More than 23 years after South Africa’s first democratic elections, many Eastern Cape residents still live in dire poverty – held hostage as much by incompetent officials as corrupt ones. Is there any political will to turn the country’s poorest municipalities around? KERRY CULLINAN reports for Health-e News.
Although it is famous among middle-class tourists for its exquisite beaches and potent weed, life in the OR Tambo district municipality in the former Transkei is far from beautiful for its residents.
The district is one of the most deprived places in the country. Barely 6% of homes have piped water while less than one in 10 households have flush toilets.
It is home to almost one and a half million people – two-thirds of whom are under the age of 25. Yet most young people are unemployed, only 18% of residents have finished school and a mere 6% have higher education. Close to 60% of households are headed by women, many of whom are pensioners.
OR Tambo’s northern neighbour, the Alfred Nzo municipal district, encompasses part of the Maluti mountains and the southern Drakensberg, and over 840,000 people call it home.
Living conditions in Alfred Nzo are even more dire than in OR Tambo. Here, less than 3% of households have piped water and less than 5% have flush toilets. Unsurprisingly, diarrhoea is rife among children younger than five, which is often linked to poor sanitation and lack of clean water. One tenth of the deaths of pre-school children are due to malnutrion.
The district also has the highest rate of teen pregnancies in the country, and almost 13% of births are to girls under the age of 18 – almost double the national average.
This is according to the District Health Barometer 2016/17, compiled by the Health Systems Trust and released last week. Every year for the past 12, the annual barometer has published the health profiles of the country’s 52 municipal districts – and every year, OR Tambo and Alfred Nzo are at the bottom of the pile: poor, hopeless places that no one seems to have any will to turn around.
Yet parts of both districts are in places that could be very attractive to tourists. Provincial politicians have floated the idea of a “waterfront development” at Port St Johns to revive the town, which is situated in one of the most beautiful coastal areas in the country. It’s a nice idea but the municipality was only able to spend 35% of its budget in 2017, according to a report from the provincial Treasury. This saw more than R42-million, which should have been used to improve the town, returning to the Treasury.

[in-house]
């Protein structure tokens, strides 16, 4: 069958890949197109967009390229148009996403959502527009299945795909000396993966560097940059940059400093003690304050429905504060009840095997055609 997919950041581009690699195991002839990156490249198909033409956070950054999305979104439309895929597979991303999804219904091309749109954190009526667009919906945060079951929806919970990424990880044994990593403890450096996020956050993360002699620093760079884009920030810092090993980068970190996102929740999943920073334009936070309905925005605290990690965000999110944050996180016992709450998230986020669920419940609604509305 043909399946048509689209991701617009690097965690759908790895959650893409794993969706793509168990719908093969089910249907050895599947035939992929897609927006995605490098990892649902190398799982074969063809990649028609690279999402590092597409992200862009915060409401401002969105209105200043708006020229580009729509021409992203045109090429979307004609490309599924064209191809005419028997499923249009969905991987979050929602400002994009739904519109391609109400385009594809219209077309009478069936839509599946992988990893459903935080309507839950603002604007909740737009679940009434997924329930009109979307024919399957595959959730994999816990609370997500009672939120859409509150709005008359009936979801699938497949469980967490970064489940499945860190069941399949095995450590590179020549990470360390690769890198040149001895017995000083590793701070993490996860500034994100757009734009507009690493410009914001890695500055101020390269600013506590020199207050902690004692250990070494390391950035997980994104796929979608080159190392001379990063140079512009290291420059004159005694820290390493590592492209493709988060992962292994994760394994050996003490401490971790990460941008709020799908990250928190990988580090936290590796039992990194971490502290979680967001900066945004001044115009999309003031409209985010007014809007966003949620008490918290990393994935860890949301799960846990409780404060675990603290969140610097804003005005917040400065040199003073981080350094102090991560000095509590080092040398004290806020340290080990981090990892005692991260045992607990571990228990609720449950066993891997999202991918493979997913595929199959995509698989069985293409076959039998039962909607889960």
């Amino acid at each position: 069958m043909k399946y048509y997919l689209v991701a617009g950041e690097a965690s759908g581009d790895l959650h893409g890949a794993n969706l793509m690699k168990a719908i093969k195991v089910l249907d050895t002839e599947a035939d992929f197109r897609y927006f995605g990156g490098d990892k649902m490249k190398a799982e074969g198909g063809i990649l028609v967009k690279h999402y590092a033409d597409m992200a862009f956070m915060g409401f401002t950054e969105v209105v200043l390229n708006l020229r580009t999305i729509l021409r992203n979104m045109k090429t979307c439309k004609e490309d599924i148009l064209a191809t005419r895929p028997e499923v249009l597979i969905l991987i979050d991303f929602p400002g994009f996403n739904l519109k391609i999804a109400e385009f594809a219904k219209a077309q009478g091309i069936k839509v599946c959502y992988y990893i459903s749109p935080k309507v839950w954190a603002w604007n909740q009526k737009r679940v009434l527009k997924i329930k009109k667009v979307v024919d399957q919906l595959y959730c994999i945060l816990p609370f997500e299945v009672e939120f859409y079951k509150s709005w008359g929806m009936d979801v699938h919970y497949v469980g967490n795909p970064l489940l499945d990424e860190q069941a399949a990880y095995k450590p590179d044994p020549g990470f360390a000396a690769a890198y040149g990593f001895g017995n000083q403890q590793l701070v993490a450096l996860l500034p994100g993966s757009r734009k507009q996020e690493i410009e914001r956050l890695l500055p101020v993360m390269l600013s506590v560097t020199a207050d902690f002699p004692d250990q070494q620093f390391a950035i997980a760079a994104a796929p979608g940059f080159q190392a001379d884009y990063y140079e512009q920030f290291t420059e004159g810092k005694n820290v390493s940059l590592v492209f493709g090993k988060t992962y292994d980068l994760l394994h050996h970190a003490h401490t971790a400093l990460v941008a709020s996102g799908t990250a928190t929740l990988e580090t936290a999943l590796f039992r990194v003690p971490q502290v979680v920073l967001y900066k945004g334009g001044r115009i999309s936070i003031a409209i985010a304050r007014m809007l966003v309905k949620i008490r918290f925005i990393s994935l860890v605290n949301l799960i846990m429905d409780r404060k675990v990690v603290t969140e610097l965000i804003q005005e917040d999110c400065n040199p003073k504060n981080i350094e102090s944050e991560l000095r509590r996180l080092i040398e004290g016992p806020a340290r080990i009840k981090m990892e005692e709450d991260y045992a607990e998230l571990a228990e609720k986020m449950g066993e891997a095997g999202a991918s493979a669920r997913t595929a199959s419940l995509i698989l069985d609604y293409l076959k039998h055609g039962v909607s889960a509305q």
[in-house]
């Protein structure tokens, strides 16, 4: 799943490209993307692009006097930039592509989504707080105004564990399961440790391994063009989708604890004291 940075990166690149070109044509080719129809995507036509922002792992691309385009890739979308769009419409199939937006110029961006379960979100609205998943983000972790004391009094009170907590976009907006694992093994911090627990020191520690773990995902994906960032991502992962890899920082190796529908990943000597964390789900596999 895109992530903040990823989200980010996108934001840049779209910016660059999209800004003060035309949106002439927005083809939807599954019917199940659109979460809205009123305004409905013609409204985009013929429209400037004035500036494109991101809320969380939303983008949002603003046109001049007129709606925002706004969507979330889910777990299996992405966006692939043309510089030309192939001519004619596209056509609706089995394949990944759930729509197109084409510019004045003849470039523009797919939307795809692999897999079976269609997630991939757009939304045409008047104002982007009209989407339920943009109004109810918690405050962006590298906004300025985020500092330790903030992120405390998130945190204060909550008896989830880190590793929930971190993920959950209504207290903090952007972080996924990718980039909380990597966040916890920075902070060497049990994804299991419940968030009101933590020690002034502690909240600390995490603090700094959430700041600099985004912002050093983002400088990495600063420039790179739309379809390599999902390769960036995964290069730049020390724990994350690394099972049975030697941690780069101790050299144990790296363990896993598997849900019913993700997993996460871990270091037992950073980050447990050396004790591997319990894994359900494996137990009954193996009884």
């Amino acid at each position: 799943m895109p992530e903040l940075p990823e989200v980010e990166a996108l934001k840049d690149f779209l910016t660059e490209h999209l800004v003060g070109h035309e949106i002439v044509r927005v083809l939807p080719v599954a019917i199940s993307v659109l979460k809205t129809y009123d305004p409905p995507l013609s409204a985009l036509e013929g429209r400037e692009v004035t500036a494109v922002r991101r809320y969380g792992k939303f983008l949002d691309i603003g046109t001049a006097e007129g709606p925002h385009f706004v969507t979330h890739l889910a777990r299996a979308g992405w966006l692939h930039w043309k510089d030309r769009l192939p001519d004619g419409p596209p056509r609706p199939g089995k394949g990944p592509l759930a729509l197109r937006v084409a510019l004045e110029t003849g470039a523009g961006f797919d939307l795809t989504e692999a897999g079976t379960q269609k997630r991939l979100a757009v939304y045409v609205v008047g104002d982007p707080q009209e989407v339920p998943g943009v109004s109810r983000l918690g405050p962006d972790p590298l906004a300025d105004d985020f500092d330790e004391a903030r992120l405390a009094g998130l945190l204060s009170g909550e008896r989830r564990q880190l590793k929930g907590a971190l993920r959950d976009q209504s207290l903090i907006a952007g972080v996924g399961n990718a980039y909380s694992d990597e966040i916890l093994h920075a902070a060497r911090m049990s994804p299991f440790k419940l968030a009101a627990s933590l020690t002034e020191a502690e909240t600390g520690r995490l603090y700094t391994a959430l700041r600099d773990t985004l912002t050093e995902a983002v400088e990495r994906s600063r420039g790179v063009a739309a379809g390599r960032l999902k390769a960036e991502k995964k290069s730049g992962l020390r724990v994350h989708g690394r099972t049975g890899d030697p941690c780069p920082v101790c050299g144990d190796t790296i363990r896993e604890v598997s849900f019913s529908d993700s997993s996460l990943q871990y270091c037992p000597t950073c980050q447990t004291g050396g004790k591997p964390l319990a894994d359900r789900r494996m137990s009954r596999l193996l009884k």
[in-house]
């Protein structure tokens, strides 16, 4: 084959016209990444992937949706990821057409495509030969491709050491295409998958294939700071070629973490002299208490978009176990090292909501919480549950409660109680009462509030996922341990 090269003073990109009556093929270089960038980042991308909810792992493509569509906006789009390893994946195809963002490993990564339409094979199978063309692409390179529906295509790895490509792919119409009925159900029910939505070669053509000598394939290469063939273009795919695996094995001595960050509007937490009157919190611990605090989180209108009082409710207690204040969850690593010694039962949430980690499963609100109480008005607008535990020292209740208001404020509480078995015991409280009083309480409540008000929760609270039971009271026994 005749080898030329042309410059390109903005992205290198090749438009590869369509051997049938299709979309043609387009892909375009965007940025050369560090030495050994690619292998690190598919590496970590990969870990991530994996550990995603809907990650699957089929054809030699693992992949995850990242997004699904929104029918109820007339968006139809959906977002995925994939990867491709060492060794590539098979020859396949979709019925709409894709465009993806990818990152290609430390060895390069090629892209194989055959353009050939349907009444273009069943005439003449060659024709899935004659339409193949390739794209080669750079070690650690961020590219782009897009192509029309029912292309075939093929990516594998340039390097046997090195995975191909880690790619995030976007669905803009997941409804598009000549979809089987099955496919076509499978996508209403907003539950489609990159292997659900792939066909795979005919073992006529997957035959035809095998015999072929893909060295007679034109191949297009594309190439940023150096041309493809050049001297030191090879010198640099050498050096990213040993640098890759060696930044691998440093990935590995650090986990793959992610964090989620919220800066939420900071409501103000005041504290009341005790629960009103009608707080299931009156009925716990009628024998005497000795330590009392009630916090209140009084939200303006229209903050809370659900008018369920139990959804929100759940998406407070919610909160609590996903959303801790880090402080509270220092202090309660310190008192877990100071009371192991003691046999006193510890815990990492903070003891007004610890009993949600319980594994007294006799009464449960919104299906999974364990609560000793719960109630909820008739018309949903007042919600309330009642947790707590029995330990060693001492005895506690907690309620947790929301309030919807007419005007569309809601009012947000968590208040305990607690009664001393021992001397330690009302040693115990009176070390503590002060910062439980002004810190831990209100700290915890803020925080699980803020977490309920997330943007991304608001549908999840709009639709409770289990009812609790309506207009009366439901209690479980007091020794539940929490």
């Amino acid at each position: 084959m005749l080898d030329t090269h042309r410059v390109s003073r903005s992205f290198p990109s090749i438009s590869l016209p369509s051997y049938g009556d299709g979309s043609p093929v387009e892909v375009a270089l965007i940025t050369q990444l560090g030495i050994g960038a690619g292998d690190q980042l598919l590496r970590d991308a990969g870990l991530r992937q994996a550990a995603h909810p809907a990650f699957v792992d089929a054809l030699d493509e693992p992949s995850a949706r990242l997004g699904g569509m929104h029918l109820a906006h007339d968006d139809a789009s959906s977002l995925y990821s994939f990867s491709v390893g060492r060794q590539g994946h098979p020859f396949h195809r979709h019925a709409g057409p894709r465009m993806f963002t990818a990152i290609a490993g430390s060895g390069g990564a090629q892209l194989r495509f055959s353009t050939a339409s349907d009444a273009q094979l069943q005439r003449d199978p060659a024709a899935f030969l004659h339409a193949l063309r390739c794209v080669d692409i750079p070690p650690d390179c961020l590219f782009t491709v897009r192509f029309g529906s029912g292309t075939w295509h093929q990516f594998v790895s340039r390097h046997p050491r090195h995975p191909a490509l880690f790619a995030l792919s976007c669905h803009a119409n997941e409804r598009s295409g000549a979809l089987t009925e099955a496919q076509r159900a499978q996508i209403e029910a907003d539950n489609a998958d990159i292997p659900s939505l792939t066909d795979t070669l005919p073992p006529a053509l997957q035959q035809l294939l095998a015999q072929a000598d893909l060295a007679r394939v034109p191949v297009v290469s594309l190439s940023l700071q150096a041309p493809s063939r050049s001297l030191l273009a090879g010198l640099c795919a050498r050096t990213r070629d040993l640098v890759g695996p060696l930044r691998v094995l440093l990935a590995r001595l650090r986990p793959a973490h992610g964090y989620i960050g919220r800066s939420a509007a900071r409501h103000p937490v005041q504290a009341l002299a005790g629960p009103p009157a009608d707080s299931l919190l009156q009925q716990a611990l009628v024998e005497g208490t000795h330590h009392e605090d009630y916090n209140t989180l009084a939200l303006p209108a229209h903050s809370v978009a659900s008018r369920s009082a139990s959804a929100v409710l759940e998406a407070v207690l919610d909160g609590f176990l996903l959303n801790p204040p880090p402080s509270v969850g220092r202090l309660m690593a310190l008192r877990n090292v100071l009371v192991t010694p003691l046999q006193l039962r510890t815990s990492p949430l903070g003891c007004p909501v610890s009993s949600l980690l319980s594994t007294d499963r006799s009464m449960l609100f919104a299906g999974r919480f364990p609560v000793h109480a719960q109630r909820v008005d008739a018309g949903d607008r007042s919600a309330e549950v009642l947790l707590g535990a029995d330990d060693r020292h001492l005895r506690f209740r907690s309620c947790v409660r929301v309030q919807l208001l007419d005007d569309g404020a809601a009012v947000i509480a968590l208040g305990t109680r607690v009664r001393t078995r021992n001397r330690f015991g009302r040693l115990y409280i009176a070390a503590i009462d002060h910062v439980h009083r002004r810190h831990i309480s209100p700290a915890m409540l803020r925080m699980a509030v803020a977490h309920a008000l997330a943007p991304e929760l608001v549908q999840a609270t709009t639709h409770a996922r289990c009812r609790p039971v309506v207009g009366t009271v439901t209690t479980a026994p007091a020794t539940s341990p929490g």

Why was the money not spent? Simply because the officials and politicians lack the skills and competence to manage the sub-district. While they may not have put the money into family weddings or a mansion in Dubai, it has not reached the people it was supposed to help so, for them, it has the same effect as if it had been stolen.
Incompetence and lack of capacity take on deadly dimensions in the health sector. The province is facing medico-legal claims totalling over R17-billion (the entire annual health budget is R21-billion).
“The Auditor General identified that a significant number of the medico-legal claims relate to maternal care and cerebral palsy at the Mthatha General Hospital,” DA MPL Celeste Barker told the legislature in November.
Mthatha Hospital is the main referral hospital for district hospitals in both OR Tambo and Alfred Nzo. Cerebral palsy is a neurological condition that affects a person’s ability to move. Prolonged labour, during which a baby is deprived of oxygen or gets a head injury, is a common cause – and is often a symptom of sub-standard medical care.
As 95% of residents have no medical aid, it is imperative that the public health system is fixed. But health services don’t look as if they are going to get better any time soon. In fact, things might get even worse.
Last year, the provincial health budget was increased by a mere 5.7%. This was lower than the inflation rate (6.6%), which effectively means that health spending is decreasing, not increasing.
For the past five years, OR Tambo district has been a National Health Insurance (NHI) pilot district. This means that it got extra funds and support from national government to improve its health system. While certain indicators – mostly HIV-related – have improved, many of the residents’ health woes have their roots in their socio-economic conditions and unless these are addressed, their health status will not improve. For example, both districts have very high hypertension rates and growing rates of diabetes, in all likelihood linked to poor diets.
The poverty of OR Tambo and Alfred Nzo districts is directly linked to the wealth of the gold mines. The former Transkei was the country’s first “labour reserve” for the mines. From the time of Cecil John Rhodes in the 1890s, there was an onslaught against economically independent black farmers, who were driven off their land and into the mines by a combination of hut taxes, anti-squatter laws and labour taxes.
In the past decade, as the fortunes of the mines have faltered, ex-miners with tuberculosis and HIV, dying of silicosis, have been sent back to their rural homes, further draining the health services.
It is unrealistic to expect the Eastern Cape government alone to repair the structural damage of more than a century. There should be a national intervention to redress the damage and suffering in the rural Eastern Cape. – Health-e DM
File Photo: A woman walks with water near Coffee Bay, Eastern Cape, 06 May 2014, one of the poorest and most crime affected areas in the country. Photo: EPA/Kevin Sutherland
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